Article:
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Topic: Analytic functions (Read 10042 times) 

Elle
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I found the following problem in a complex analysis book and that's why I'm writing on this forum even if it's not really a complex analysis problem Suppose f: R > R is continuous, f^2 is real analytic and f^3 is real analytic. Prove that f is real analytic. Warning: beware of the zeros of f. All help is greatly appreciated as I'm getting a bit frustrated..


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Icarus
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Re: Analytic functions
« Reply #1 on: Dec 2^{nd}, 2005, 3:54pm » 
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I don't have time to say more, but (1) all real analytic functions are complex analytic functions restricted to the real line. (2) f = f^{3}/f^{2}. So all you have to do is show that the zeros of f^{2} induce only removable singularities in f. This is because they also must be zeros of f^{3}. All you need to do is show that they are zeros of lesser order.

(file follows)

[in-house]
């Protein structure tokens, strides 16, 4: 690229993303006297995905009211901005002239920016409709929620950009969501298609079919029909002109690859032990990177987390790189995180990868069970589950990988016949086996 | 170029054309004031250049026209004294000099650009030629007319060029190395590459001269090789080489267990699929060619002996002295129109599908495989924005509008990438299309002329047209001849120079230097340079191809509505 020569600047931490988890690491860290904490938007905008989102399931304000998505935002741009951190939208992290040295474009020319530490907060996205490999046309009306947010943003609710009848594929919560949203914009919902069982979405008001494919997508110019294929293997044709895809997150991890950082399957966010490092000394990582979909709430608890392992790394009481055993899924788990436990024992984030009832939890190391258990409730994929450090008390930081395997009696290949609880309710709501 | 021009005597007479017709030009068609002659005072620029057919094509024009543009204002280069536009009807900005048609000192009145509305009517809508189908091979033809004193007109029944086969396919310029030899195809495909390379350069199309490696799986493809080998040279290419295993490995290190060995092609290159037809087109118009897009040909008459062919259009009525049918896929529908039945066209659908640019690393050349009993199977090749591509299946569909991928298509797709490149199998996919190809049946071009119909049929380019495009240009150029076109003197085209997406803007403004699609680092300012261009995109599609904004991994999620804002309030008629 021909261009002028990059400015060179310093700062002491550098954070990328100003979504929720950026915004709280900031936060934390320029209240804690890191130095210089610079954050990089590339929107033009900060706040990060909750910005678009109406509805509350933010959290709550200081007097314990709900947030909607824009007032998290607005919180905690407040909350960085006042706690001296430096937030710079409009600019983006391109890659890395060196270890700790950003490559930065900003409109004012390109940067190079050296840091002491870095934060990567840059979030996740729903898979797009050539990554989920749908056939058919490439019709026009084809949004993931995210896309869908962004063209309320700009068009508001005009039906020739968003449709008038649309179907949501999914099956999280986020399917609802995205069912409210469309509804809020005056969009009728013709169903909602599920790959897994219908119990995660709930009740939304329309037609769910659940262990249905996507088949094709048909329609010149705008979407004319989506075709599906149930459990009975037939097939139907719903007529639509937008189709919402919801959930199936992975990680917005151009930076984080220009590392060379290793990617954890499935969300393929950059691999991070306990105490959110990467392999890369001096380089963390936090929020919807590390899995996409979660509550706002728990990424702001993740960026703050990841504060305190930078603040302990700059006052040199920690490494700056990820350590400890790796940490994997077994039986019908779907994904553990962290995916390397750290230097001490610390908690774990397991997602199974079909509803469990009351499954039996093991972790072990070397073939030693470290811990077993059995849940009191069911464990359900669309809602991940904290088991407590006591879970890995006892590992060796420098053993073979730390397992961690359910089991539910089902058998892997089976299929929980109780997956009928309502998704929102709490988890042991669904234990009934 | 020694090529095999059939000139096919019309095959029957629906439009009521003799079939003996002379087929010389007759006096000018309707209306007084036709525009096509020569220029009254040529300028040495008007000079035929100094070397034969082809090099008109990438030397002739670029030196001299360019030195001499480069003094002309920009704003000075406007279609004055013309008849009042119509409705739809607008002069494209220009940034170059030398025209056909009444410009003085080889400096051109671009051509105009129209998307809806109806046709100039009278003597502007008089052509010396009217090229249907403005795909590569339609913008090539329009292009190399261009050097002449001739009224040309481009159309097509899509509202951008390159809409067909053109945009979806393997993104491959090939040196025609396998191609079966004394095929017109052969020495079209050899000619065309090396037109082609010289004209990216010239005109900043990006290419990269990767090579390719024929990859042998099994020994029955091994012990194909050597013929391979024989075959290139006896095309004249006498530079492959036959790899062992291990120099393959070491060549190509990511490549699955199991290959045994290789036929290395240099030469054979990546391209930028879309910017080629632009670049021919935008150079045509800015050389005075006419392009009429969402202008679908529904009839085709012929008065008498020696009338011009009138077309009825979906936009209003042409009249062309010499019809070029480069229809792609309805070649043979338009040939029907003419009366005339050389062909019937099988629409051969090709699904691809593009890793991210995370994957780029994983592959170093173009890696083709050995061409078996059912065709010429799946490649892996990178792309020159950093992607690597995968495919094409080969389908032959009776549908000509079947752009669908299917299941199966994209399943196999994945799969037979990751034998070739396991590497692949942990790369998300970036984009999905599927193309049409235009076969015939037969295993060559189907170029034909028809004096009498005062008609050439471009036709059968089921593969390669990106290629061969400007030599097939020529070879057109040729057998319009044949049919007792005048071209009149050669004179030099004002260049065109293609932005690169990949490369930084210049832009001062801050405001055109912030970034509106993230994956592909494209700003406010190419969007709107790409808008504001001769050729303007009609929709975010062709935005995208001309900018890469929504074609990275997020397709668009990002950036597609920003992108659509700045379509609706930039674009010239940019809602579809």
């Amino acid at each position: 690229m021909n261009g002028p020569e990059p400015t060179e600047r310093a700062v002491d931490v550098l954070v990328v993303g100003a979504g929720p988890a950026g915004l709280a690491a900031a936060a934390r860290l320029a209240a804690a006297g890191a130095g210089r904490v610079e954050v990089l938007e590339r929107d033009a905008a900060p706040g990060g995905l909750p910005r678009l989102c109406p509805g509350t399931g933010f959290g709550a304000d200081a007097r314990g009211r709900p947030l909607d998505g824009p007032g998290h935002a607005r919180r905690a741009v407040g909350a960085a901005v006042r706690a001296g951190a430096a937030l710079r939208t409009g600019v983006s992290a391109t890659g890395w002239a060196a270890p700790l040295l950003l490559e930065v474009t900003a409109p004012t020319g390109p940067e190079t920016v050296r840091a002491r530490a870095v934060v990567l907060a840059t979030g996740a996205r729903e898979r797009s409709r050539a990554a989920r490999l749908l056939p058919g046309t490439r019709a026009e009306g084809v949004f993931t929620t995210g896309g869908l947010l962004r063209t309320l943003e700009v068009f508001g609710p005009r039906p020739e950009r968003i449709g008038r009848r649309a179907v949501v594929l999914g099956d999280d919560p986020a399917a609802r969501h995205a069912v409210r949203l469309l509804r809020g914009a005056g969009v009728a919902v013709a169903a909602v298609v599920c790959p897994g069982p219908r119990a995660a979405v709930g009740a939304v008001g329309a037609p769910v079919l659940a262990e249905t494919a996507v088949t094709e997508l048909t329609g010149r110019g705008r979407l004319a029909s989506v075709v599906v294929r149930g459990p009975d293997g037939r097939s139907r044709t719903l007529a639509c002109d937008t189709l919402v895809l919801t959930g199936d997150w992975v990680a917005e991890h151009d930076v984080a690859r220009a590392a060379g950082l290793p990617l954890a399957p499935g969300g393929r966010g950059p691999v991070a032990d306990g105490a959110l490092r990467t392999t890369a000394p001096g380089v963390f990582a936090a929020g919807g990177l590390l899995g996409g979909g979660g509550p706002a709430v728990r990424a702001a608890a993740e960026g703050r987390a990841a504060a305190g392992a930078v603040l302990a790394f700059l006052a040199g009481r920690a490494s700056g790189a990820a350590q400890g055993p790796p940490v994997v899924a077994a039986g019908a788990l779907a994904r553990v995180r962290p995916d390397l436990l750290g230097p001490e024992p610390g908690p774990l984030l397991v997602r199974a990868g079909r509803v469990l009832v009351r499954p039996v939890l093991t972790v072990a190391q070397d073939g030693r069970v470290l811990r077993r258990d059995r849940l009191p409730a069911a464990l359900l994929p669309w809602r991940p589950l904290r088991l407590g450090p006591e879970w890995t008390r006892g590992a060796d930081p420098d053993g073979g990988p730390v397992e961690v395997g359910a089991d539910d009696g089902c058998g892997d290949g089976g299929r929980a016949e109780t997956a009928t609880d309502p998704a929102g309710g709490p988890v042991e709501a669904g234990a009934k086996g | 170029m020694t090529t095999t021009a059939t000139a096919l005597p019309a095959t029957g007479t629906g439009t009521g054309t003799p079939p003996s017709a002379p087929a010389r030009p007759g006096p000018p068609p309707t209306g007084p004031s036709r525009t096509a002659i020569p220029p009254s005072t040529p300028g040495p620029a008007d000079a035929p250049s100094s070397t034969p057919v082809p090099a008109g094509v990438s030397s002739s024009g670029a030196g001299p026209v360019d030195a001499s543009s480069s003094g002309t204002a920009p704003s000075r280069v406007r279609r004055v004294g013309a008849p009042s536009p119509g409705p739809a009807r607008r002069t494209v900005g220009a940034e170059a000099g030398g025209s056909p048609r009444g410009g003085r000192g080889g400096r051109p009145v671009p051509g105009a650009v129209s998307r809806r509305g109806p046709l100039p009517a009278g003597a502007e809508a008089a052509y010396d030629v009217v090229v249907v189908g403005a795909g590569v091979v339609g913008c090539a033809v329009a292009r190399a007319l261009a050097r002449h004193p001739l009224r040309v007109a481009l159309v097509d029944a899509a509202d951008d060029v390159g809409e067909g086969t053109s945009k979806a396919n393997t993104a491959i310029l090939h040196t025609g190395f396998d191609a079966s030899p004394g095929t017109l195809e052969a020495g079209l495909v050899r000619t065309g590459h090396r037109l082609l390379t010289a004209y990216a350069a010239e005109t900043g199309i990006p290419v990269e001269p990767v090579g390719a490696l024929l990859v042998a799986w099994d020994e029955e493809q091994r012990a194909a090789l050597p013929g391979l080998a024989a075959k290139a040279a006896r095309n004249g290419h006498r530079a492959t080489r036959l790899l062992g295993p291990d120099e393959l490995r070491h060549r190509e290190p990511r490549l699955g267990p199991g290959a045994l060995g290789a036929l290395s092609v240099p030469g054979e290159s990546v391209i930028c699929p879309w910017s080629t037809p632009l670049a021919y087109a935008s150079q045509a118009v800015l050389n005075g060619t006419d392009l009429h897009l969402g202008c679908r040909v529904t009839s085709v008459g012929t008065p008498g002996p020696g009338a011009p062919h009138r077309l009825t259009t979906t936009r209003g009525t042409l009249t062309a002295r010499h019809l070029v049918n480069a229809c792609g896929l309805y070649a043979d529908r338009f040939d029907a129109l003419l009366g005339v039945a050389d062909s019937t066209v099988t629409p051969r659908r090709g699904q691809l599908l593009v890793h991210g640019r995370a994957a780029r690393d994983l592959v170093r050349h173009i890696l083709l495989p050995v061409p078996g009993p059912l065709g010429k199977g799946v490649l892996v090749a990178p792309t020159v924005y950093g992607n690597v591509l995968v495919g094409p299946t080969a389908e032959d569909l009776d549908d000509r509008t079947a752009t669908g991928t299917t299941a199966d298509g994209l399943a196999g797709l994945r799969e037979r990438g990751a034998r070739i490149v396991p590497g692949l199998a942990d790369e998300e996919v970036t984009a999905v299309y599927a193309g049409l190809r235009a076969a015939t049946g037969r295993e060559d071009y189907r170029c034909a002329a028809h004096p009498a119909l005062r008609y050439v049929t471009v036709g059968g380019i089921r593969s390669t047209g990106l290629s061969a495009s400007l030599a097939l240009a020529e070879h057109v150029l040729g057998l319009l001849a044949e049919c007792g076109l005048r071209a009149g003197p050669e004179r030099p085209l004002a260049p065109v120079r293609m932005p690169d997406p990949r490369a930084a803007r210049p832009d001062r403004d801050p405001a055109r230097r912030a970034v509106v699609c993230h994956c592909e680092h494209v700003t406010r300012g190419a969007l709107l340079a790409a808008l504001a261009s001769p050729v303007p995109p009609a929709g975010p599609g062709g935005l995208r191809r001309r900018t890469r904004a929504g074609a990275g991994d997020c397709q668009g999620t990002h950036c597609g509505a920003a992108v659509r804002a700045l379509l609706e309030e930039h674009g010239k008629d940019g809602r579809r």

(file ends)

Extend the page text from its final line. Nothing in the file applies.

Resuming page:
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MonicaMath
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Re: Analytic functions
« Reply #2 on: Mar 2^{nd}, 2009, 10:46am » 
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so how we can do this .... ??!! can u help us more ,,,, thank you


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Eigenray
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Re: Analytic functions
« Reply #3 on: Mar 2^{nd}, 2009, 12:52pm » 
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We have two analytic functions g and h such that g^{3} = h^{2}. What can you say about their orders at a zero?


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